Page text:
(Oakmont, PA) – February 18, 2022 – Presbyterian SeniorCare Network was pleased to host State Rep. Carrie Lewis DelRosso and other partners on February 17, 2022 to celebrate a new law that will lead to earlier diagnoses of cognitive diseases.
The Early Detection and Diagnosis of Alzheimer’s or a Related Disorder Act aims to lead to earlier diagnoses of Alzheimer’s and related dementias. Gov. Tom Wolf signed it into law on Feb. 9 after unanimous approval in the state House and Senate.
In his welcome remarks, Jim Pieffer, President and CEO of Presbyterian SeniorCare Network, cited our 30-year tradition of innovation in dementia care. This includes the 1991 opening of Woodside Place, the first care community of its kind to specialize in meeting the physical, mental and social needs of individuals living with Alzheimer’s disease and related dementias.
Today, the Network’s Woodside philosophy to care for individuals living with dementia has been replicated more than 100 times by senior living communities nationally and internationally, and is a foundational element of Presbyterian SeniorCare Network’s Dementia Care Center of Excellence.
“And we continue to innovate with our recently created Dementia360 program,” Jim said, noting it is one of the country’s first in-home care coordination programs designed specifically for family caregivers and individuals living with dementia.
Rep. DelRosso said she is excited that her first bill will have an impact on so many.
“I can’t thank everyone enough who had a hand in getting this legislation across the finish line enough,” said Lewis DelRosso. “This was the first bill I’ve authored that was signed into law and is something that will benefit everyone across the Commonwealth. We all know someone who is affected by either Alzheimer’s, Dementia or another cognitive disorder.”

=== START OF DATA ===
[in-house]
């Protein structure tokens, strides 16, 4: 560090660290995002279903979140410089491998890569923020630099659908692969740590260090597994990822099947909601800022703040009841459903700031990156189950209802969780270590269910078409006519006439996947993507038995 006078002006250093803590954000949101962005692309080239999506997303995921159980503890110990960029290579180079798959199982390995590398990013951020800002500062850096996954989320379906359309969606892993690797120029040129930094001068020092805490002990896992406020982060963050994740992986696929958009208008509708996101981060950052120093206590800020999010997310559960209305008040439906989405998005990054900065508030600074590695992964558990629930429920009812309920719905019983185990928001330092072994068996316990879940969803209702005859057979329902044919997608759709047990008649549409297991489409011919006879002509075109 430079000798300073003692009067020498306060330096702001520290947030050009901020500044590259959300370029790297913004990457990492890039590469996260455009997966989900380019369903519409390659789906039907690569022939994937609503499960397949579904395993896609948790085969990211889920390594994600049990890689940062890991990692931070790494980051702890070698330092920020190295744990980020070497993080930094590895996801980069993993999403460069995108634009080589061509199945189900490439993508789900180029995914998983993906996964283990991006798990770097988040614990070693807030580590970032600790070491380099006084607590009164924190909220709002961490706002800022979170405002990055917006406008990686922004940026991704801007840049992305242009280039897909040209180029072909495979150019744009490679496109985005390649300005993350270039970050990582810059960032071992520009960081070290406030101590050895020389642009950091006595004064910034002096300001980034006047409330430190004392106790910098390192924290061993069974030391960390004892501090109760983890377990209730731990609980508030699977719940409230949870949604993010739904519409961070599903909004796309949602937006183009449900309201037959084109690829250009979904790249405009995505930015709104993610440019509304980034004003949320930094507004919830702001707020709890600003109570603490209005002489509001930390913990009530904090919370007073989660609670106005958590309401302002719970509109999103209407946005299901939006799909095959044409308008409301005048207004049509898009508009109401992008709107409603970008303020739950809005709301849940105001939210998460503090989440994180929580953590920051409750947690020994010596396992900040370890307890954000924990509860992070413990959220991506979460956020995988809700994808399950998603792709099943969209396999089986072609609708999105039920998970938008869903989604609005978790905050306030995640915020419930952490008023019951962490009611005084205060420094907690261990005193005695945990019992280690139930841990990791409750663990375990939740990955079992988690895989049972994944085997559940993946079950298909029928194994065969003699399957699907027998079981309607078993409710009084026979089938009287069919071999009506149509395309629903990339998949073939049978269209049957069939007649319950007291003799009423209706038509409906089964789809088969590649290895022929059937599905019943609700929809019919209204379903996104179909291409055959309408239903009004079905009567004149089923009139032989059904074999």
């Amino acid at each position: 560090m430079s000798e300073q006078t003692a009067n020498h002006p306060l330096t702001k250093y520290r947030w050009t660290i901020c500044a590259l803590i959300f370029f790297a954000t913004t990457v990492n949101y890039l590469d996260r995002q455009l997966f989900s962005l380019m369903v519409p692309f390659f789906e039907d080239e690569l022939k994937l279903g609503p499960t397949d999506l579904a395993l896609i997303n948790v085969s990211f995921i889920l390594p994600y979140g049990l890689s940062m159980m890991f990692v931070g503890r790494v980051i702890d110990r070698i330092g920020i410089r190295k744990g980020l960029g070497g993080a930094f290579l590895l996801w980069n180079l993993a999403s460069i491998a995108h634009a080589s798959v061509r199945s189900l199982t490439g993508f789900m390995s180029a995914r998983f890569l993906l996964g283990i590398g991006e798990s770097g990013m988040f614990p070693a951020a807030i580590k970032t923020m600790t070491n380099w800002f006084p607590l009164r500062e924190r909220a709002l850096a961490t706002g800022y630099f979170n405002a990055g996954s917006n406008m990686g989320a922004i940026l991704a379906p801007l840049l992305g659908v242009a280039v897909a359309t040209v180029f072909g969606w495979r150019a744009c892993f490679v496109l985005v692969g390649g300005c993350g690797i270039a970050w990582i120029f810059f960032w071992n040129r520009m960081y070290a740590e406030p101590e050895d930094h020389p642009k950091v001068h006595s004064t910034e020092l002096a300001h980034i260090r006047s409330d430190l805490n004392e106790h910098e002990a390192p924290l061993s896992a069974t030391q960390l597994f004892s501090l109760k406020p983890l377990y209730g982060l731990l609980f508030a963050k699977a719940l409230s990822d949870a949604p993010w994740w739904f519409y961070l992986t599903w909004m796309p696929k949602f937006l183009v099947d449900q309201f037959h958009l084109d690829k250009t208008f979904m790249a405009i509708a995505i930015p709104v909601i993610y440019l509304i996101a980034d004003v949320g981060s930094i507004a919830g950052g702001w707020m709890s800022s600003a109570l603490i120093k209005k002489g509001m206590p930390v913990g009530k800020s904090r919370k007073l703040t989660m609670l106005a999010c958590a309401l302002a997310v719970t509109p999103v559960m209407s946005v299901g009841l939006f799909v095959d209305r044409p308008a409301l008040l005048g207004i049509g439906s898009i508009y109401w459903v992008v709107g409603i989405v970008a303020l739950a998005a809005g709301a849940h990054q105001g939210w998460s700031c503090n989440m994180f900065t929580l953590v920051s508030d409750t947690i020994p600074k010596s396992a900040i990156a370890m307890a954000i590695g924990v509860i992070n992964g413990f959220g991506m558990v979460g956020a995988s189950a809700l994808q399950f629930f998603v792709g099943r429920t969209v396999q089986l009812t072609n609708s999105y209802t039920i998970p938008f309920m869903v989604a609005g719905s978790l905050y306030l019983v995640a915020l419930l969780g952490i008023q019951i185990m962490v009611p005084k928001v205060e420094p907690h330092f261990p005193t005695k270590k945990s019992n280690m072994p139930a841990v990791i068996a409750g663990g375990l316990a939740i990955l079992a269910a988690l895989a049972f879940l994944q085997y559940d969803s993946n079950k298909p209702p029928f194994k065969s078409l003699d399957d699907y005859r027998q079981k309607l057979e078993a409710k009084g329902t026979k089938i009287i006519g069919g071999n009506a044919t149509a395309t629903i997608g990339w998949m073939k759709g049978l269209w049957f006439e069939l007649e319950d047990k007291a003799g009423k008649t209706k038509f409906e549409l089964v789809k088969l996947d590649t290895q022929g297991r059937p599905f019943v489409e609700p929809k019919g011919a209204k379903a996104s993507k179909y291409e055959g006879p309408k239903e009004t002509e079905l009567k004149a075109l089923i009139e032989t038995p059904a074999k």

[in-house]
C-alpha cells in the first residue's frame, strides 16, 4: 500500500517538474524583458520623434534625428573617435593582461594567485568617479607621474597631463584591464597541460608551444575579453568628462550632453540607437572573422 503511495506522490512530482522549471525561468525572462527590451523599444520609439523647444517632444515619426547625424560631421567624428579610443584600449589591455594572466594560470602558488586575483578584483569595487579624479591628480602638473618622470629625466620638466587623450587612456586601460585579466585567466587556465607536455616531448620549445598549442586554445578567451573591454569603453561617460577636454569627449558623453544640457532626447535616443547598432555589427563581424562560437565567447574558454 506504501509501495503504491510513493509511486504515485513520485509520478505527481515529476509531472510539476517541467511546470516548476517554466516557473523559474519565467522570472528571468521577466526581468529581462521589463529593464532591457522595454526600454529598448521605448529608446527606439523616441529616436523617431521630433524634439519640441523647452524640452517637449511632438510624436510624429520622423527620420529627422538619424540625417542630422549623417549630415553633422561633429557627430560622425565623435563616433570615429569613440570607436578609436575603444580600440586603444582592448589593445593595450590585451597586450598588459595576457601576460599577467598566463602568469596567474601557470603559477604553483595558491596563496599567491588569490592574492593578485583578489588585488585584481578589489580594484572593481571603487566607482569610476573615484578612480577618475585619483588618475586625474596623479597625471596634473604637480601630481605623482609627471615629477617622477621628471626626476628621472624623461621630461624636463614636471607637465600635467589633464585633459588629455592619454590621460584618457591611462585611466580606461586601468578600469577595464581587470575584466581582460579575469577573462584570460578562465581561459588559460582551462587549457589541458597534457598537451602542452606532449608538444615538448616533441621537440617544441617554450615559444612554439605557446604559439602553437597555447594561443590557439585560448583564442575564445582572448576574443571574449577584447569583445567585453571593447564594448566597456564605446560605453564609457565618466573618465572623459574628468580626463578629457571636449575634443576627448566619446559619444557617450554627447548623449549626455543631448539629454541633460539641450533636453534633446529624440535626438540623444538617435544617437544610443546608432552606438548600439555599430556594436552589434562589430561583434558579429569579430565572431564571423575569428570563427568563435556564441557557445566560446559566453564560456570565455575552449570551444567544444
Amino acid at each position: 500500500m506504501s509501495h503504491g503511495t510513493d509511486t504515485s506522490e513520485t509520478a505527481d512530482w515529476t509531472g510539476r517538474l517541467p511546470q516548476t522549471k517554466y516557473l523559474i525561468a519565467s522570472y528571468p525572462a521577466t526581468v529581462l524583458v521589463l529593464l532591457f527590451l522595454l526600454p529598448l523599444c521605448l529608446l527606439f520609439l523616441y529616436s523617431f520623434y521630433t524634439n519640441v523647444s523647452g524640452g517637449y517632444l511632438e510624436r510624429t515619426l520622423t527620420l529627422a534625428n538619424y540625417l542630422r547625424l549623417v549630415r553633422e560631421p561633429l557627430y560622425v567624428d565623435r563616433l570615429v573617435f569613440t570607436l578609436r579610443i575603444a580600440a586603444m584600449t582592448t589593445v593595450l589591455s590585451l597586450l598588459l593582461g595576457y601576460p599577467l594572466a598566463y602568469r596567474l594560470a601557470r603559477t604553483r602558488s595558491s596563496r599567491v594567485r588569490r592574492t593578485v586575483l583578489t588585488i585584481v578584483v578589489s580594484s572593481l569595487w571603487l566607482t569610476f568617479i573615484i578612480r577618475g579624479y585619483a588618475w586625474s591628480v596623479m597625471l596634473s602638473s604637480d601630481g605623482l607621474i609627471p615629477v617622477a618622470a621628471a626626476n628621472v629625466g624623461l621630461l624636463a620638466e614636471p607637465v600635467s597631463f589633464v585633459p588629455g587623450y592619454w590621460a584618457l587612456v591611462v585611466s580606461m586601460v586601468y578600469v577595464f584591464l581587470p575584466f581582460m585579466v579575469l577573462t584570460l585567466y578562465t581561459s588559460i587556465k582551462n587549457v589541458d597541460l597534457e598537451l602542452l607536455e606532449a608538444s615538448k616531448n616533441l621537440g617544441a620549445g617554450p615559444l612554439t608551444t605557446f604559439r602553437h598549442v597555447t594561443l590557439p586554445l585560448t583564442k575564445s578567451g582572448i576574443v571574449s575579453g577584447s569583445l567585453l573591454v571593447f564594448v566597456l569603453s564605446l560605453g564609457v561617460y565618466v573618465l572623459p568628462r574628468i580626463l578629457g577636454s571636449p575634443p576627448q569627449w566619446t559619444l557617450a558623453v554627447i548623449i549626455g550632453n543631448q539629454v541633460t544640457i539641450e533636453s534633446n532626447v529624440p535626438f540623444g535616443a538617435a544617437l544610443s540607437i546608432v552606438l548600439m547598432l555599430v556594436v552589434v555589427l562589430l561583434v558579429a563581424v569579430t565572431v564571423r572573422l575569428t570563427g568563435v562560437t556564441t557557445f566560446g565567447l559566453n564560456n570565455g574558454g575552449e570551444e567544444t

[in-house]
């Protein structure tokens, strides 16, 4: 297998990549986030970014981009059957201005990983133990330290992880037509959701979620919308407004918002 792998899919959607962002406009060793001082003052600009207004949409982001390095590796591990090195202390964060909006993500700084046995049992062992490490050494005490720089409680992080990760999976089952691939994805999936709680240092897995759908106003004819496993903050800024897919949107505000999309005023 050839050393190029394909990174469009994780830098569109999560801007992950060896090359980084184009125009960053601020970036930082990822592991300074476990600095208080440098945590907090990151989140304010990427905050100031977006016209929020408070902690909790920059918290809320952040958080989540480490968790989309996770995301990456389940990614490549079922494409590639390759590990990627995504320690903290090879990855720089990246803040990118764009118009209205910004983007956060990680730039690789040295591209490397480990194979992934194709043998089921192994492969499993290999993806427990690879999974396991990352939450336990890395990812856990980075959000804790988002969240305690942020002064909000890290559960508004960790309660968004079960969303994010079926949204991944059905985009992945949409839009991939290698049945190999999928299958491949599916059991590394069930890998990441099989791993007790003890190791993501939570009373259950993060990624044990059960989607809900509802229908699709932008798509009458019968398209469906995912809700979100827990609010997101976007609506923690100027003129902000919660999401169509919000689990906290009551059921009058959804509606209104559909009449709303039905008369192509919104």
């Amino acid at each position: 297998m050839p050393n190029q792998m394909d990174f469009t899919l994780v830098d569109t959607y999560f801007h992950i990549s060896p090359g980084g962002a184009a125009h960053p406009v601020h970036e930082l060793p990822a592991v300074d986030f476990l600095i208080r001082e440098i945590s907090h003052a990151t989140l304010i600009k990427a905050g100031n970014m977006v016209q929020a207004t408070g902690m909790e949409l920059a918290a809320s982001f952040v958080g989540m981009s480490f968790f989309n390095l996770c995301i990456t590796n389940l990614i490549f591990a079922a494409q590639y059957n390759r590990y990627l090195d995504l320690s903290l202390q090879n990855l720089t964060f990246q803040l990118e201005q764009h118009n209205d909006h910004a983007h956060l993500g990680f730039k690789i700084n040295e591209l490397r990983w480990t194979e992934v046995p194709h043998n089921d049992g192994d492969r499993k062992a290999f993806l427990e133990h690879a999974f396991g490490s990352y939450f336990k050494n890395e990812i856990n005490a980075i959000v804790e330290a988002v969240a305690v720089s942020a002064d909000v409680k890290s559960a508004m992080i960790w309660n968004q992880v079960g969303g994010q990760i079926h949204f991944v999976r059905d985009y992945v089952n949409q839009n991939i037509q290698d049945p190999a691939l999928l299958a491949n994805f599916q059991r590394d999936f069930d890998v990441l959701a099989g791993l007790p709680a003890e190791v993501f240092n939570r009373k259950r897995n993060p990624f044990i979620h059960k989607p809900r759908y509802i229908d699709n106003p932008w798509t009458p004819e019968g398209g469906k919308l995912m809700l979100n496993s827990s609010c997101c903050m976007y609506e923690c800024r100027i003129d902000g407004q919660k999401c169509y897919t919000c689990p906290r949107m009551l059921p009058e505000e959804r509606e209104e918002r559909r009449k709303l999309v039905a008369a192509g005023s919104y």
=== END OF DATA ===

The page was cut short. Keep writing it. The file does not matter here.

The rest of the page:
“Alzheimer’s disease is a true public health crisis that extracts incredible costs financially, emotionally and personally for millions of Pennsylvanians,” said Clayton Jacobs, executive director of the Alzheimer’s Association Greater PA Chapter. “This legislation helps improve the complicated and often difficult process to receive an accurate diagnosis by empowering families and supporting a primary care workforce which has faced incredible challenges these past few years. We are thankful for Rep. Lewis DelRosso’s leadership and for the opportunity to work with the administration and Pennsylvania’s health care systems on implementing these changes to benefit all Pennsylvanians.”
“UPMC Senior Services is fully supportive of this legislation,” said April Kane, project director. “We encourage the Department of Health to utilize experts from our health system and others across the state to collaborate with the Alzheimer’s Association to build a toolkit that can be the gold standard for early detection, diagnosis and care planning to support primary care physicians and advanced practice providers in the community.”
“This legislation helps strengthens the capabilities of our primary care work force – the physicians, nurse practitioners and physician assistants who are at the front line of medical care,” said Dr. David Nace, chief of Medical Affairs of UPMC Senior Communities, and clinical chief of Geriatric Medicine at University of Pittsburgh. “By providing education, disseminating tools and linking to resources, we will increase the ability to detect and assist those impacted by this disease. We will improve not only the quality of care provided, but ensure greater access to care.”
“This is such an important health issue for the patient population we serve at Allegheny Health Network, and for all of Pennsylvania,” said Dr. Vicenta Gaspar-Yoo, president of Allegheny Health Network Allegheny Valley Hospital. “The toolkits created by this early-detection law will help us to more proactively diagnose patients with Alzheimer’s disease and other cognitive disorders, and ultimately that will lead to earlier intervention, better care management and more positive outcomes for patients and families.”
From left: Jim Pieffer, President & CEO, Presbyterian SeniorCare Network; Clayton Jacobs, executive director of the Alzheimer’s Association Greater PA Chapter; Dr. Vicenta Gaspar-Yoo, president of Allegheny Health Network Allegheny Valley Hospital, State Rep. Carrie Lewis DelRosso; April Kane, project director UPMC Senior Services; and Dr. David Nace, chief of Medical Affairs, UPMC Senior Communities & clinical chief of Geriatric Medicine at University of Pittsburgh.